In The Phantom Menace, a light sabre pops up in the first 10 minutes, and it appears for us to watch Liam Neeson and Ewan McGregor smashing up droids into submission. How does that develop the characters? At all? In The Force Awakens, the light sabre battles are sparse, but they do the job of developing the characters.

Kylo Ren is a phenomenal character. A lot of people didn't like him, which is understandable: but if you take his character farther then face value, you'll actually find that he's the best written character in this film, and the best written character in Star Wars. If you thought Kylo Ren was wimpy, or bitchy. That's fine. But you know what? That's the point.

The Kylo Ren outside of the mask represents who Ben actually is. Kylo Ren with the mask represents who he is, or at the very least, who he wants to be. There's this blink if you'll miss it moment in which Kylo Ren, non masked, is ranting and crying at Supreme Leader Snoke. General Hux walks in, and if you focus on Kylo Ren's expression as he turns back, you can clearly catch an "oh shit, he saw me without my mask moment."

My favourite scenes from the film are as follows: the earlier moments in Jakku, for being beautifully shot and put together, Han Solo's death scene, for being simultaneously poignant and despicable, and the light sabre battle, for being able to feel the weight of these kick ass light sabres, as well as developing the character's and story. These are all very well executed scenes.

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That said, I'm not a huge fan of this movie. I wouldn't go as far as to say I love it. I like it, but don't love it. I mentioned earlier on in the review that Star Wars: The Force Awakens wreaks of Star Wars, but I don't think J.J. Abrams made a Star Wars film here, so much as he has performed taxidermy on it.

It looks like Star Wars, the feel of the movie is like Star Wars, the tone of it is Star Wars, the music and the sounds are exactly like Star Wars. But lacks the seriousness, depth, stakes, or originality ofa Star Wars movie. It feels more like a Pixar movie then a SW movie.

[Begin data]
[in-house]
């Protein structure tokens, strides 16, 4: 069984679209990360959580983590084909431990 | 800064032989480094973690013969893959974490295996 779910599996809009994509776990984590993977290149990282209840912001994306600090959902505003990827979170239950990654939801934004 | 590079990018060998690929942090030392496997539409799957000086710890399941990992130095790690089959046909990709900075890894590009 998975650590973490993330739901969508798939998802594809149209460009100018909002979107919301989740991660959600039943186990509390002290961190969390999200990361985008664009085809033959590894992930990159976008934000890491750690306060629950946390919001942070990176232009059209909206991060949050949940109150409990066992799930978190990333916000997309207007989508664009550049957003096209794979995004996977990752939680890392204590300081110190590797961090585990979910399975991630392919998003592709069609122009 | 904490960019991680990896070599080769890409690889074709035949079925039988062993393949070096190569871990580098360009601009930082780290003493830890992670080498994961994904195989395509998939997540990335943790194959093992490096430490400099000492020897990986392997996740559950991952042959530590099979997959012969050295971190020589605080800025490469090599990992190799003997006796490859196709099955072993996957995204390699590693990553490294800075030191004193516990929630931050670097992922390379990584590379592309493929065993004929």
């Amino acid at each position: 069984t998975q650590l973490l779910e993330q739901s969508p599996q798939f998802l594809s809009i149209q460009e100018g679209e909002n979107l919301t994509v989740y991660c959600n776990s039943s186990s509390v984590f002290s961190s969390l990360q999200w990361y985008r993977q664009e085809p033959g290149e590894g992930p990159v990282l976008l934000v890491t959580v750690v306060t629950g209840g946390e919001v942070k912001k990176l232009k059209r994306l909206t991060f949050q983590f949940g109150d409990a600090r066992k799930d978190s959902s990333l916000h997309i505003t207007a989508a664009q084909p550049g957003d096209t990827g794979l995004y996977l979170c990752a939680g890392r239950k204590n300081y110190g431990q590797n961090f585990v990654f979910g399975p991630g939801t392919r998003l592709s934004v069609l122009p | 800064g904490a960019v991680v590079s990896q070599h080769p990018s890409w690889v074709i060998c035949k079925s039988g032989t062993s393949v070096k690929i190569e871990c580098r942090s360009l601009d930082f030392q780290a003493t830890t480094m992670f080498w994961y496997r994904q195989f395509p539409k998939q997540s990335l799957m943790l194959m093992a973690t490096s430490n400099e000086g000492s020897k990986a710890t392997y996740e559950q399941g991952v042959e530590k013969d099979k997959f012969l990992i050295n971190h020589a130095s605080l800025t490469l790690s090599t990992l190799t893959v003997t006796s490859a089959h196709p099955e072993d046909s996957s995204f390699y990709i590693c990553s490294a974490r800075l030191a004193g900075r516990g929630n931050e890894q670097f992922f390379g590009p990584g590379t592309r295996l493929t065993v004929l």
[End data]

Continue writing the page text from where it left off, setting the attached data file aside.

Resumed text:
To explain what I mean by that: Star Wars films were never perfect. I'm not a big Star Wars fan. In fact, The Force Awakens is probably the best Star Wars film. But there were no stakes here. There is barely depth to the story and the characters, and the potential of depth that is there is glossed over. That is why Kylo Ren is the best part about the film. He is flawed, developed and complex. In this case, the 2 protagonists are either i) perfect, or ii) potentially complex, but the complexity are glossed over.

Look at Rey. She is essentially an admirable character: attractive, smart, powerful. You want to be her. But there is no depth to her character beyond what is presented at face value. Personally for me, it is not enough to just be the first female protagonist in a Star Wars film. It isn't enough for me that I don't know who is her mama and papa.

As for Finn, he's easily the most relatable character. But he's still flawed in a major way. They had an opportunity to explore in depth a storm trooper, possibly a storm trooper with PTSD, but instead, Abrams just glosses over it.

These all add up to the most prominent flaw that hurts the movie. It hasn't aged well. Yeah, it's been... 4 months still it hit theatres in December? But it's already getting worst the more I see it. I remember being blown away by it in cinemas: a film that sounded, felt and looked like Star Wars. But watching it again and again, there isn't much past the well directed action sequences and the film looking like Star Wars. And it makes for a rather bland film.

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Verdict

Because I've focused on the negative parts of the movie for the past few paragraphs, it might come off as me hating the movie. But I don't! I actually quite like it. It's still something I would recommend. I still stand by what I said about this being the most fun I had in cinemas in the entire year of 2015, but it is not a movie that gets better with re watches. My problem with The Force Awakens is that Abrams did not make a Star Wars movie, instead performing taxidermy on it. But a complex villain, visuals, light sabre battles and great moment such as Han Solo's death and the climax redeemed the film.

Score: 7/10

Thank you for reading. What about you?

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Saint_Samantha's Quantum Break Review